I exited the station and there they were; thousands upon thousands of full-body pink raincoats. Pleasantly, there were also a healthy number of orange ones. Just as I’d seen in Thailand a few weeks ago, the away team had the clever idea of bringing along their own little merchandising shack which allowed me to purchase an Omiya scarf. I’d looked at J-League football jerseys online before coming and was shocked at being quoted around £150. The exorbitant amount of money I had to lay out for my new scarf leads me to believe the £150 was not a typo (I won’t tell you the actual price because my wife might read this). J-League football is expensive.
Next up was finding a ticket. This wasn’t difficult, but for someone used to paying around £5 to watch top-flight Korean football, the near £25 ticket price came as something of a shock. The expense was partly down to my desire to sit in the one covered stand because as much fun as the away end looked- a simple grass banking- the rain was still lashing down.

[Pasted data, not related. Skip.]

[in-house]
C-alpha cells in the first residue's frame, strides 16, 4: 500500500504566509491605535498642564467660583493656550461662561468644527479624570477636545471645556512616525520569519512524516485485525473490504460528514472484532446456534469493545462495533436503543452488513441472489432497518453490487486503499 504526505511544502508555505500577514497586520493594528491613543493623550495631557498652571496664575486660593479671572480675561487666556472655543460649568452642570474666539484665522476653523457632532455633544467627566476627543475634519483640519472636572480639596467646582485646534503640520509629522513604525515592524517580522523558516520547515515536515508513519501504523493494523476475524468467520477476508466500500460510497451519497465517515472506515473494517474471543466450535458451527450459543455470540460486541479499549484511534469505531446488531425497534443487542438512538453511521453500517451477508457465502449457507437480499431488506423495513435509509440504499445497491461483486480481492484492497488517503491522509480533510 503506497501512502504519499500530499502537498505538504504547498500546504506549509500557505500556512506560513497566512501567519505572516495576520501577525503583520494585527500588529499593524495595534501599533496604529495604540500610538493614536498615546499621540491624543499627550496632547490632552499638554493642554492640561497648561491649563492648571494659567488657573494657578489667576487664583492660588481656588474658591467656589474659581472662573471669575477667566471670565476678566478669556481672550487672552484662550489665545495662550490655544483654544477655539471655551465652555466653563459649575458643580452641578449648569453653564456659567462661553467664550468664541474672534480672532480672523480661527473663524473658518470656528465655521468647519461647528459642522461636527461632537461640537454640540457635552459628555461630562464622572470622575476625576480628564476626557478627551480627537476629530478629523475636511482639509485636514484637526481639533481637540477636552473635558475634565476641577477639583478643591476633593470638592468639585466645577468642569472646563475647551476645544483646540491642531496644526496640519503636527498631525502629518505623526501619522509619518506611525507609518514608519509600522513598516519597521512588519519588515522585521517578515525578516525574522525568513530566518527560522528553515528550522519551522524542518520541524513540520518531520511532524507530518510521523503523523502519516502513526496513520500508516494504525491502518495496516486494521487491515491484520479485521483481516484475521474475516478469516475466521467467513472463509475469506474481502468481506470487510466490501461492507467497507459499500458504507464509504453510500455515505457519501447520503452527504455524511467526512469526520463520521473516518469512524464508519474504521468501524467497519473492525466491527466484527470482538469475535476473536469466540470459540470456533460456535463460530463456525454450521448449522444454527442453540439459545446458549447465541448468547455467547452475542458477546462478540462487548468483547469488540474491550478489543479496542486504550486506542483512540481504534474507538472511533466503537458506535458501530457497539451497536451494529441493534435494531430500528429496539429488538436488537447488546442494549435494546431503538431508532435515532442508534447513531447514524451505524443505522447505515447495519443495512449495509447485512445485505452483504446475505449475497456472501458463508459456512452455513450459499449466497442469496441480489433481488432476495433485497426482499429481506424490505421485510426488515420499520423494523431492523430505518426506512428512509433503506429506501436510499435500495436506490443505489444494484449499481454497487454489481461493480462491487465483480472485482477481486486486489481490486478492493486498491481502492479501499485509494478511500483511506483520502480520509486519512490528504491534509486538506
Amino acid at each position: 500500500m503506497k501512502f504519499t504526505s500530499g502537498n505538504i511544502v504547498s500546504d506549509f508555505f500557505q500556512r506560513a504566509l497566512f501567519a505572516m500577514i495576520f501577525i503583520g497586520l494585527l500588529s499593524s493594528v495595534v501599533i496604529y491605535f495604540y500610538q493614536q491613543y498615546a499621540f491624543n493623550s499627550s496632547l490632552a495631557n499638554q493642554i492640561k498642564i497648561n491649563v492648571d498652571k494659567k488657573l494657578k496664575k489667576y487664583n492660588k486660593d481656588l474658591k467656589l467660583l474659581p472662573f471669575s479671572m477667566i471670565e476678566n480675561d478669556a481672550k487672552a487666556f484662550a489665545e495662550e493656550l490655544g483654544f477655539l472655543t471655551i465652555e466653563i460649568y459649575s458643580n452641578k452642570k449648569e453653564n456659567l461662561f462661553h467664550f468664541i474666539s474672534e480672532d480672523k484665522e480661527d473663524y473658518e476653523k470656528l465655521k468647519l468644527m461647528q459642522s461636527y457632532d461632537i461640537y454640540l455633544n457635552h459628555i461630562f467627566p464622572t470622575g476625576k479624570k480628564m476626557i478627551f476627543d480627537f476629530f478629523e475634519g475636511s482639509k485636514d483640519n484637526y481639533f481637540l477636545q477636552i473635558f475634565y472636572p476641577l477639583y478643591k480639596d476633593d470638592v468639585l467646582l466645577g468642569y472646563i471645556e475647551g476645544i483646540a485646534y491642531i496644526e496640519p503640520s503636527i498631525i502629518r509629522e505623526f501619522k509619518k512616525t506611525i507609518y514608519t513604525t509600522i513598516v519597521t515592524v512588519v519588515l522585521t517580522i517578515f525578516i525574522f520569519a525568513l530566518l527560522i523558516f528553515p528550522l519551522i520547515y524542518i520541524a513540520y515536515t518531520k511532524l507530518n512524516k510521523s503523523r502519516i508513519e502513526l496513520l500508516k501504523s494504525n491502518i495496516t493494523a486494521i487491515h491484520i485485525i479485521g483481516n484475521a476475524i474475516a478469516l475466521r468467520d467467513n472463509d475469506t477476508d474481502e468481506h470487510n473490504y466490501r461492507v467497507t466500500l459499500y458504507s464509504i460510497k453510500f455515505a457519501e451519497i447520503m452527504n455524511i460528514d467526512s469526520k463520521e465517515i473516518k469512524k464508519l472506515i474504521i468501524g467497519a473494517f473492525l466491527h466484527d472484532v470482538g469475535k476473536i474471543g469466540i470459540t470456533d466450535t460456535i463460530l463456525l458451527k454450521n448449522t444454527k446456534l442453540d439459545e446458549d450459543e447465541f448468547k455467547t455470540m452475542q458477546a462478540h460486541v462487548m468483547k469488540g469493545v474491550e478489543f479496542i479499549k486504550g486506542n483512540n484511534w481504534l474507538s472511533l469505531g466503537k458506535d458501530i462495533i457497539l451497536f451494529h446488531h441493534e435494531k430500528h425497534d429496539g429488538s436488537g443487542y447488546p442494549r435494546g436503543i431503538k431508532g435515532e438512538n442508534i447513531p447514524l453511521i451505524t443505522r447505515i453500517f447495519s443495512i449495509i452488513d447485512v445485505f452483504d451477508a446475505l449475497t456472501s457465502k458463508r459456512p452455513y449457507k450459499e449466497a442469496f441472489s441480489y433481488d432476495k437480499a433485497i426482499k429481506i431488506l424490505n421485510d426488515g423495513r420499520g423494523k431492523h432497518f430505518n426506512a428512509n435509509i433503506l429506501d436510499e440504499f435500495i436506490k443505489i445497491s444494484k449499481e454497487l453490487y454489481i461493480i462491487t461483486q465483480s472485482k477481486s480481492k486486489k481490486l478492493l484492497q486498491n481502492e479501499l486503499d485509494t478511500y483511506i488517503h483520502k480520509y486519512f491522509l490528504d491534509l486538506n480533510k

Entering the stadium concourse I was handed all manner of free stuff- McDonalds’ vouchers, paper tissues, a triangular rice-wrapped-in-seaweed snack- and headed to the bar. A beer came in at, a by now unsurprisingly steep, £4+ and I headed to my seat. Happily there was a small group of Omiya fans nearby who’d also plumped for the undercover seating, so if things got cold, I could pull out my newly-purchased scarf without (hopefully) being lynched by locals.